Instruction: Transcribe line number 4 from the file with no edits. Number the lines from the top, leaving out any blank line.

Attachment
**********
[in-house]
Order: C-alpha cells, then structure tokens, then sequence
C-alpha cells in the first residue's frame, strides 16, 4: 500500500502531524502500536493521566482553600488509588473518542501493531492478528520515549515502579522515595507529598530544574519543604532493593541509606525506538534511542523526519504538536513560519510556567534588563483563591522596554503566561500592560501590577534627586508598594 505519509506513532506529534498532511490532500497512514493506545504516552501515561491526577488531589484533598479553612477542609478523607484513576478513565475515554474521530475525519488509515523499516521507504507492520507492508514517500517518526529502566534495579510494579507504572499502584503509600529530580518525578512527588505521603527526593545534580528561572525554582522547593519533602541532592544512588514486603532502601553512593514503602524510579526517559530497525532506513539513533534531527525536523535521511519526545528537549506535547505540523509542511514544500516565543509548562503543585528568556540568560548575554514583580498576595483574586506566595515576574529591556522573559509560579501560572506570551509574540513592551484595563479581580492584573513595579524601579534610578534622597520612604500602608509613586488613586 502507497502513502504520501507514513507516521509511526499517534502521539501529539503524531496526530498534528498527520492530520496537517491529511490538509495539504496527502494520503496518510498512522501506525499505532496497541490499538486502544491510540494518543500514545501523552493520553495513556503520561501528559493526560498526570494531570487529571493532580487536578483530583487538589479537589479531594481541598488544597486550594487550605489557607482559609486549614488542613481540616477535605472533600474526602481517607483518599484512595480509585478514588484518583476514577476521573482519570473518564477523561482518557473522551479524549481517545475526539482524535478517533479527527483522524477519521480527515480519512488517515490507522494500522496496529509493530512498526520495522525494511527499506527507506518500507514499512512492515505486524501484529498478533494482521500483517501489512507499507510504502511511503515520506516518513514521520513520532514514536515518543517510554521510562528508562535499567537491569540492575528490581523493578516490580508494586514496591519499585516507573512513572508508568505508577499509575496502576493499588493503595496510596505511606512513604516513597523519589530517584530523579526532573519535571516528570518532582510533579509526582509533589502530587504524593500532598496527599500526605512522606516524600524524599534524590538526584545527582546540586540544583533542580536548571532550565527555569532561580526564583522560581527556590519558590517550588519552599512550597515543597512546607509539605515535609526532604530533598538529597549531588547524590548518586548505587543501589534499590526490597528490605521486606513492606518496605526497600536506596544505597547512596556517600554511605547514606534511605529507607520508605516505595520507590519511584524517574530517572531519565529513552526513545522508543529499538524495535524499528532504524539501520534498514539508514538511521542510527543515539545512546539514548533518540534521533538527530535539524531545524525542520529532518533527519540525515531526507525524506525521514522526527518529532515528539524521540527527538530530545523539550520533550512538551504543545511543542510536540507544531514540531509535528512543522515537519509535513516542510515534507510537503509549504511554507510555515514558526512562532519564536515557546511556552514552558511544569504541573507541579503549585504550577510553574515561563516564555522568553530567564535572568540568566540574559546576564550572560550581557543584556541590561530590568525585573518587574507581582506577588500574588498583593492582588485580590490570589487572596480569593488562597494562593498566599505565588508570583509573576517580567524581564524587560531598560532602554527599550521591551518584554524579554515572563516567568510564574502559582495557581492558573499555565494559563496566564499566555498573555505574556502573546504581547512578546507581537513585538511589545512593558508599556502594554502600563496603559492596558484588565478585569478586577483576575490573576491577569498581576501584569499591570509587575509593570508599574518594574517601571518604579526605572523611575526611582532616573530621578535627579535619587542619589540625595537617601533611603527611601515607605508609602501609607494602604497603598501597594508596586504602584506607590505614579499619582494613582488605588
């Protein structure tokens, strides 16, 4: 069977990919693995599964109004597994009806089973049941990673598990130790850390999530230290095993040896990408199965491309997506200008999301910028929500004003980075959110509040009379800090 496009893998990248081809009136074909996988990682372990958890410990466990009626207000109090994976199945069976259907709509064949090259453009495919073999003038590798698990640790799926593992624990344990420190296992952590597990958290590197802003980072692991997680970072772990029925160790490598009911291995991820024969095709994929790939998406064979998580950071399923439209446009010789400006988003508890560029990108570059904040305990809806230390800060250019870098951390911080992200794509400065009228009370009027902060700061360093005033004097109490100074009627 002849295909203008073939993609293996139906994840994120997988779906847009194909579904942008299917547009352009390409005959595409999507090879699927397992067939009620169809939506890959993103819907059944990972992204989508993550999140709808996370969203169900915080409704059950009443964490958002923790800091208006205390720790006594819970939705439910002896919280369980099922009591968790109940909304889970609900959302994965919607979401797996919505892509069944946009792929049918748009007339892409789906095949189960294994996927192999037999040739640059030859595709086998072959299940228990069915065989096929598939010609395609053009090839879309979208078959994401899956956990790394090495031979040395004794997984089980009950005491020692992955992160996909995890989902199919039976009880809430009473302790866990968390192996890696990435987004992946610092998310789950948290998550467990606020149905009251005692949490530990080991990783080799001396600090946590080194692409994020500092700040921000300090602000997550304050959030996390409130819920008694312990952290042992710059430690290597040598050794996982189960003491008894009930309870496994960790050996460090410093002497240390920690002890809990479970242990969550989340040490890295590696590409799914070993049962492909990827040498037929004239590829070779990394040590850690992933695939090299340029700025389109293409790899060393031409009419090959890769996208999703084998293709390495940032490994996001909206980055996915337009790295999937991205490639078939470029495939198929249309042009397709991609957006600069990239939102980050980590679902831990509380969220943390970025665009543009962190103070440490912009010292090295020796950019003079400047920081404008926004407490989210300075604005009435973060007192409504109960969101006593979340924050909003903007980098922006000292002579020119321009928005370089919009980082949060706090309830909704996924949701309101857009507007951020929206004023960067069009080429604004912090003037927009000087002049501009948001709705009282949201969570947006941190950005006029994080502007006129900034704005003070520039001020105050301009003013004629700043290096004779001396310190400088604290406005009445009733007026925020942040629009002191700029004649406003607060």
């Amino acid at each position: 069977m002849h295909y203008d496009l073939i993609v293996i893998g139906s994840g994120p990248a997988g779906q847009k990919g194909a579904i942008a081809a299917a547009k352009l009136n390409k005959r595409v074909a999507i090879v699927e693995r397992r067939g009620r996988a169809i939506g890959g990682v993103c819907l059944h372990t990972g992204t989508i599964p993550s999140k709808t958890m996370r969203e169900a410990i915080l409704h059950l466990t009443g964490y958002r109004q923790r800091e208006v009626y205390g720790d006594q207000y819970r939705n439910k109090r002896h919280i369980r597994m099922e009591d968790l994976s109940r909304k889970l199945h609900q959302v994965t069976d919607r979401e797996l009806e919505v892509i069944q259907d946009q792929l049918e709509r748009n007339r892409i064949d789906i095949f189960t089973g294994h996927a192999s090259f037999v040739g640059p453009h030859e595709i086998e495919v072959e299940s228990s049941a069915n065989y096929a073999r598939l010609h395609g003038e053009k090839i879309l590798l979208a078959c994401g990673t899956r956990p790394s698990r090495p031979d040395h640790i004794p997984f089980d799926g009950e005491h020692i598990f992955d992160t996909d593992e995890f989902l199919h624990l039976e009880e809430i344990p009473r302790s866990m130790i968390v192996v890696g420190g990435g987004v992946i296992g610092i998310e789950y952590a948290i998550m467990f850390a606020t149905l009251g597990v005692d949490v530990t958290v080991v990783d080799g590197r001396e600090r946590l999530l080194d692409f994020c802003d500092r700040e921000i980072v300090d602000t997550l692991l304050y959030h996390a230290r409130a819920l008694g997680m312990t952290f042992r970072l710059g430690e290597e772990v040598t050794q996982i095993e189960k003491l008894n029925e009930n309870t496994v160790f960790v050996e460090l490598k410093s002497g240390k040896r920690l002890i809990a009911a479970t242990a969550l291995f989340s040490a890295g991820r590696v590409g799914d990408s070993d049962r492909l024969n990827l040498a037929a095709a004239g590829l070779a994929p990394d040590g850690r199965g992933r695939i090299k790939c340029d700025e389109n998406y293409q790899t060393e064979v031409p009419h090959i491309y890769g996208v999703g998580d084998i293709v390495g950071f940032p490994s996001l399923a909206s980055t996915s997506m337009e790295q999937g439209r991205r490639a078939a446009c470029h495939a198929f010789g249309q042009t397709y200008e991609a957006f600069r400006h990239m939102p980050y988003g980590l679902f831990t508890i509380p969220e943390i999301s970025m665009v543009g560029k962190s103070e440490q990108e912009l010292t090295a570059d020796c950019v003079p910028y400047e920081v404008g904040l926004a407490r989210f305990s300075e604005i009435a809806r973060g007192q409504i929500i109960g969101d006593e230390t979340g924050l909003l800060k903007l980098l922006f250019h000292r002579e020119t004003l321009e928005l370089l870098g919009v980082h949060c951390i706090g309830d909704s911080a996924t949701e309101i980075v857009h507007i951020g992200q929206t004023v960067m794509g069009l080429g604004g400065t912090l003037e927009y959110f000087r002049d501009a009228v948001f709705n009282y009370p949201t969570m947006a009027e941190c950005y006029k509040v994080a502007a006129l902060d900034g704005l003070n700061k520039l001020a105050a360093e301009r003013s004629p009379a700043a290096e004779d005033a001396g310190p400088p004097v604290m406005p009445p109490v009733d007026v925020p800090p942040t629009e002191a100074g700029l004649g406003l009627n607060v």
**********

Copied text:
């Protein structure tokens, strides 16, 4: 069977990919693995599964109004597994009806089973049941990673598990130790850390999530230290095993040896990408199965491309997506200008999301910028929500004003980075959110509040009379800090 496009893998990248081809009136074909996988990682372990958890410990466990009626207000109090994976199945069976259907709509064949090259453009495919073999003038590798698990640790799926593992624990344990420190296992952590597990958290590197802003980072692991997680970072772990029925160790490598009911291995991820024969095709994929790939998406064979998580950071399923439209446009010789400006988003508890560029990108570059904040305990809806230390800060250019870098951390911080992200794509400065009228009370009027902060700061360093005033004097109490100074009627 002849295909203008073939993609293996139906994840994120997988779906847009194909579904942008299917547009352009390409005959595409999507090879699927397992067939009620169809939506890959993103819907059944990972992204989508993550999140709808996370969203169900915080409704059950009443964490958002923790800091208006205390720790006594819970939705439910002896919280369980099922009591968790109940909304889970609900959302994965919607979401797996919505892509069944946009792929049918748009007339892409789906095949189960294994996927192999037999040739640059030859595709086998072959299940228990069915065989096929598939010609395609053009090839879309979208078959994401899956956990790394090495031979040395004794997984089980009950005491020692992955992160996909995890989902199919039976009880809430009473302790866990968390192996890696990435987004992946610092998310789950948290998550467990606020149905009251005692949490530990080991990783080799001396600090946590080194692409994020500092700040921000300090602000997550304050959030996390409130819920008694312990952290042992710059430690290597040598050794996982189960003491008894009930309870496994960790050996460090410093002497240390920690002890809990479970242990969550989340040490890295590696590409799914070993049962492909990827040498037929004239590829070779990394040590850690992933695939090299340029700025389109293409790899060393031409009419090959890769996208999703084998293709390495940032490994996001909206980055996915337009790295999937991205490639078939470029495939198929249309042009397709991609957006600069990239939102980050980590679902831990509380969220943390970025665009543009962190103070440490912009010292090295020796950019003079400047920081404008926004407490989210300075604005009435973060007192409504109960969101006593979340924050909003903007980098922006000292002579020119321009928005370089919009980082949060706090309830909704996924949701309101857009507007951020929206004023960067069009080429604004912090003037927009000087002049501009948001709705009282949201969570947006941190950005006029994080502007006129900034704005003070520039001020105050301009003013004629700043290096004779001396310190400088604290406005009445009733007026925020942040629009002191700029004649406003607060």